Sister Act, Bristol Hippodrome and touring

FOLLOWING the huge success of the 1992 film and the 1993 sequel, Sister Act was prime material to be adapted for the stage, with the Motown classics of the film replaced with new songs by Glenn Slater and Alan Menken, a book by Cheers writers Cheri and Bill Steinkellner, and with the plot ensuring that the action mainly took place in one location.   After starting in Pasadena, the show was a hit at the Palladium in London and then Broadway before touring the world.

This tour is completely revised, redesigned, and with a cast including some of the country’s top actor-musicians, taking the show to a new level, and giving Alexandra Burke, in the lead role of Deloris, a fantastic cushion of experience and support. Director Craig Revel Horwood is of course best know for Strictly Come Dancing, but also has a great reputation for his work with actor-musicians since taking up the reins of the great John Doyle at the Watermill Theatre in Newbury, working with this tour’s musical arranger Sarah Travis on shows such as Martin Guerre, Sunset Boulevard and Spend, Spend, Spend, and more recently a national tour of Fiddler on the Roof, which featured four of tonight’s cast.

Burke, as Deloris, has a hard act to follow after Whoopi Goldberg in the film, but she makes the role her own, bringing just the right level of star quality to this role, and her voice is strong and powerful, but also subtle and sensitive when needed, and along with the voice she is also a believable comedy actor, so that we really care about her, and want her to succeed, and survive. While she may be a star, Burke is completely dependent on the strength of her supporting cast, and this production has a great cast. Leading them is Mother Superior Karen Mann, who can trace the history of modern actor-musicianship through her acting career, from work at the London Bubble through John Doyle’s time at York Theatre Royal and the Watermill to her recent work with Revel Horwood. She is every inch the consummate and sensitive actor, almost a female Tevye as she converses with God, a natural, accurate, passionate singing voice that is a great foil to the licks and trills of Burke’s, and a great trumpeter too.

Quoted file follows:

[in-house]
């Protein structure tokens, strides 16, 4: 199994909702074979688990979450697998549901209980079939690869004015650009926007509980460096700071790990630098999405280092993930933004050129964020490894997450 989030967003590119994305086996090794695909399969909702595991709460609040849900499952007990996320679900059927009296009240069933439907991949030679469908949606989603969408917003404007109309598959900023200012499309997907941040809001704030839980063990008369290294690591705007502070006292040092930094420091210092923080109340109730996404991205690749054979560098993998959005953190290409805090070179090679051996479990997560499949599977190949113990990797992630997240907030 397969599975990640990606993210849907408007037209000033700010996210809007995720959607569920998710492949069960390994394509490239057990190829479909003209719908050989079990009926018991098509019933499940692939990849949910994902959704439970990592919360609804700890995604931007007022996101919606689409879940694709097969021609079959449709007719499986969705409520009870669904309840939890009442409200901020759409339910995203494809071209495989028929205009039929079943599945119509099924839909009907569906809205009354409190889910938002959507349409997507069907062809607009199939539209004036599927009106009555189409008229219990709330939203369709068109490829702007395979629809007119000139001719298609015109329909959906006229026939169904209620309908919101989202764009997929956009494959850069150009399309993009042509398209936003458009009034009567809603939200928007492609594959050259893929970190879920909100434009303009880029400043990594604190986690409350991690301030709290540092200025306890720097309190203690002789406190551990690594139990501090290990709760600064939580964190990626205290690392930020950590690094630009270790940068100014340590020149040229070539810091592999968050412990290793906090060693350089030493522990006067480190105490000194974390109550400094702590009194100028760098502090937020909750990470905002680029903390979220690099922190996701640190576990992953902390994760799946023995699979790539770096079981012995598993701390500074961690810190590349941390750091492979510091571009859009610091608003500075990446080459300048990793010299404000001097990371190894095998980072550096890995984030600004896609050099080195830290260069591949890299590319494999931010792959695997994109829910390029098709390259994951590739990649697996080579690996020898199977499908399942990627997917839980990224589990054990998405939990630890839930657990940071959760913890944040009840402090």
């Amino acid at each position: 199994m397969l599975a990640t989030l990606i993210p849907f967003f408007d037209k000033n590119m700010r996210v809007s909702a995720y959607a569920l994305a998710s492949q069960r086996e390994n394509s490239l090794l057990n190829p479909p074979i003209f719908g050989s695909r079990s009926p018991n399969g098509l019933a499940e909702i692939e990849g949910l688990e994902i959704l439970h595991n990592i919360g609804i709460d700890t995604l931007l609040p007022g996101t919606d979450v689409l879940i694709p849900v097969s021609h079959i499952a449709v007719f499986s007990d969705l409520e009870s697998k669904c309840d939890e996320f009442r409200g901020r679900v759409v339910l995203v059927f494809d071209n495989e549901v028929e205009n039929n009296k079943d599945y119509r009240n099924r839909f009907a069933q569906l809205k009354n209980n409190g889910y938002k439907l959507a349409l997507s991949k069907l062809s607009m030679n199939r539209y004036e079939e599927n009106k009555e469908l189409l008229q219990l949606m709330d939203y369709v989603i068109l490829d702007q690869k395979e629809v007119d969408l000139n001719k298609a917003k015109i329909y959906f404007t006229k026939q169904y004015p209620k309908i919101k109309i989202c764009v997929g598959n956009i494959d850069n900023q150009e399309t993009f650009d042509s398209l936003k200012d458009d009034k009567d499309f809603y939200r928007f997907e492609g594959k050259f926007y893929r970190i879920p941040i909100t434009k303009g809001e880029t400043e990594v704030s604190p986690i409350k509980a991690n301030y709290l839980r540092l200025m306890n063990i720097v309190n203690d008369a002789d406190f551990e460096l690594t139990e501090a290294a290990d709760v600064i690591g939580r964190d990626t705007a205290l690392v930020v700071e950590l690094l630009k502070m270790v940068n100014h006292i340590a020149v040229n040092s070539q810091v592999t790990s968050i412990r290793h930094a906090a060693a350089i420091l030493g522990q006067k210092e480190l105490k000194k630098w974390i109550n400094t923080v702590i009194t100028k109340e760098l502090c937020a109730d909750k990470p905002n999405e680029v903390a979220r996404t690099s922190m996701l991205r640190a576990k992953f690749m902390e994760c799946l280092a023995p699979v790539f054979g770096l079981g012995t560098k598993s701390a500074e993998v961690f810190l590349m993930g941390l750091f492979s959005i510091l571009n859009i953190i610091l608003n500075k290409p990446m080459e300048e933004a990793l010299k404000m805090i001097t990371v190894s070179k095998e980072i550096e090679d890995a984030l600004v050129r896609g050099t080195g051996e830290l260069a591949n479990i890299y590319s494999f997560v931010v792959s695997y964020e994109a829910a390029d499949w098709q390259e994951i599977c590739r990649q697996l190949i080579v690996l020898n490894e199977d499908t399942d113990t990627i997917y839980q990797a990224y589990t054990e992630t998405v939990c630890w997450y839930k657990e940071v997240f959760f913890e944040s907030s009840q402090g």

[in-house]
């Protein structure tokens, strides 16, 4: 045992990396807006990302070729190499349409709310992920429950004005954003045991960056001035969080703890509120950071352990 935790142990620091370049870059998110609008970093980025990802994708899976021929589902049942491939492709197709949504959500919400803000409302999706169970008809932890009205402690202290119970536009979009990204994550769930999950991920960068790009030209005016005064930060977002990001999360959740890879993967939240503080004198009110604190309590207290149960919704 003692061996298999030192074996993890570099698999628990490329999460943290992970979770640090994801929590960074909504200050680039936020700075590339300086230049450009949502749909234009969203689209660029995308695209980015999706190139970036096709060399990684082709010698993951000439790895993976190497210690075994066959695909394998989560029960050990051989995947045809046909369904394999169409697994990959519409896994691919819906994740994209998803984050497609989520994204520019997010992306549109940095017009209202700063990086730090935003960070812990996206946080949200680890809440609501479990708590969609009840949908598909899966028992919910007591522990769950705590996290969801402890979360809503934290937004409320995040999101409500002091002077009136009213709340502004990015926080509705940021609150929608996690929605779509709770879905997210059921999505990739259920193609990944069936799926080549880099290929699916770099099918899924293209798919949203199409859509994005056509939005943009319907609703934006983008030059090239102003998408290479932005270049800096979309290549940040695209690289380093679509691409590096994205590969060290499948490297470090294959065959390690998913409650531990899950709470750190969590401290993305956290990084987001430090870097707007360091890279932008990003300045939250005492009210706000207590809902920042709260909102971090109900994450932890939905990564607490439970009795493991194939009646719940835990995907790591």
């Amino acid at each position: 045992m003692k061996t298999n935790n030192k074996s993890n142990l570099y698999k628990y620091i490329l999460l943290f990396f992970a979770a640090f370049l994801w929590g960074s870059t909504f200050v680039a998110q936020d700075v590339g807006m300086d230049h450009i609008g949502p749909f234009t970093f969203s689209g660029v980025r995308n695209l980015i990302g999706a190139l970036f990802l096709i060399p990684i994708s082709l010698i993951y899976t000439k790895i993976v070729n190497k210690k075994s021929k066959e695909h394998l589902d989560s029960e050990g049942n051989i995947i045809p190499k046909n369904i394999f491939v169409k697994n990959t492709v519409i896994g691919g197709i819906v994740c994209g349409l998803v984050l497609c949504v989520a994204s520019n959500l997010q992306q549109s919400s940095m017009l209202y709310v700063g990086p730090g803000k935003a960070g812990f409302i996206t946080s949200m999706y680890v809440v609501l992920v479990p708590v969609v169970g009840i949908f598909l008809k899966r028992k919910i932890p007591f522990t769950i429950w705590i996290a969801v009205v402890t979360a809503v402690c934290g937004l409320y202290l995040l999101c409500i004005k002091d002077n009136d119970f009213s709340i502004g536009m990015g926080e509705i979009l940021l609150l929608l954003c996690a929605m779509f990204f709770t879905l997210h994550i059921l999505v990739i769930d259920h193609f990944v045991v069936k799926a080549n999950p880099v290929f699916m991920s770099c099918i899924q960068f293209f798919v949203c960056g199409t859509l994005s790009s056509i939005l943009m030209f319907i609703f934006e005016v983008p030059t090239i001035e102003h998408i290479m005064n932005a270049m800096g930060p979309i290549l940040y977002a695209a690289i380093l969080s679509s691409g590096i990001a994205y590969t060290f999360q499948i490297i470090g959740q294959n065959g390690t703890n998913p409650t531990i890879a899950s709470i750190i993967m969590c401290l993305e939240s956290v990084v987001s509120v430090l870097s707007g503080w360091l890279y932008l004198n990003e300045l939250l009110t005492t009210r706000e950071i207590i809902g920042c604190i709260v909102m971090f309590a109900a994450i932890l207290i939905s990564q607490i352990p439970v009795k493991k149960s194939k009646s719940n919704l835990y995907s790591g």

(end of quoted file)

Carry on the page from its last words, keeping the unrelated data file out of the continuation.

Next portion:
Another seasoned Doyle and Horwood muse, Susannah Van Den Berg, is a very funny and ebullient Sister Mary Patrick, with a wonderful character voice reminiscent of a female Kermit, and a mean accordion and woodwind player, Sarah Goggin’s quiet and timid Sister Mary Robert’s wonderful vocal range comes alive in her big number about living life and Joe Vetch has a great voice as well as playing guitar and woodwind and good comedy timing as police officer “Sweaty” Eddie. The rest of the nuns play their instruments, sing their songs and portray individual characters as easily and as naturally as if it were normal, as do the men in the cast, whether playing gangsters, altar boys or down and outs, so that the onstage instruments are just part of the show, and it seems perfectly right that Mother Superior Mann gets to join the rest of the band on trumpet as she accepts that the sign she has been asking God for throughout the show is the very lady she has been praying about.

Matthew Wright’s set works well, with plenty of glitz and glamour in the disco scenes and echoey convent interiors when needed, and the 1970s setting gave him plenty of opportunity with costume too. There is a small supporting band off stage, led with aplomb by Greg Arrowsmith, but the overall effect is that almost everything you can see and hear is being produced live, in front of us, by that very talented ensemble on the stage.  This is a show full of energy, enthusiasm, extraordinary talent, and complete entertainment. The tour only continues until September, so catch it if you can.


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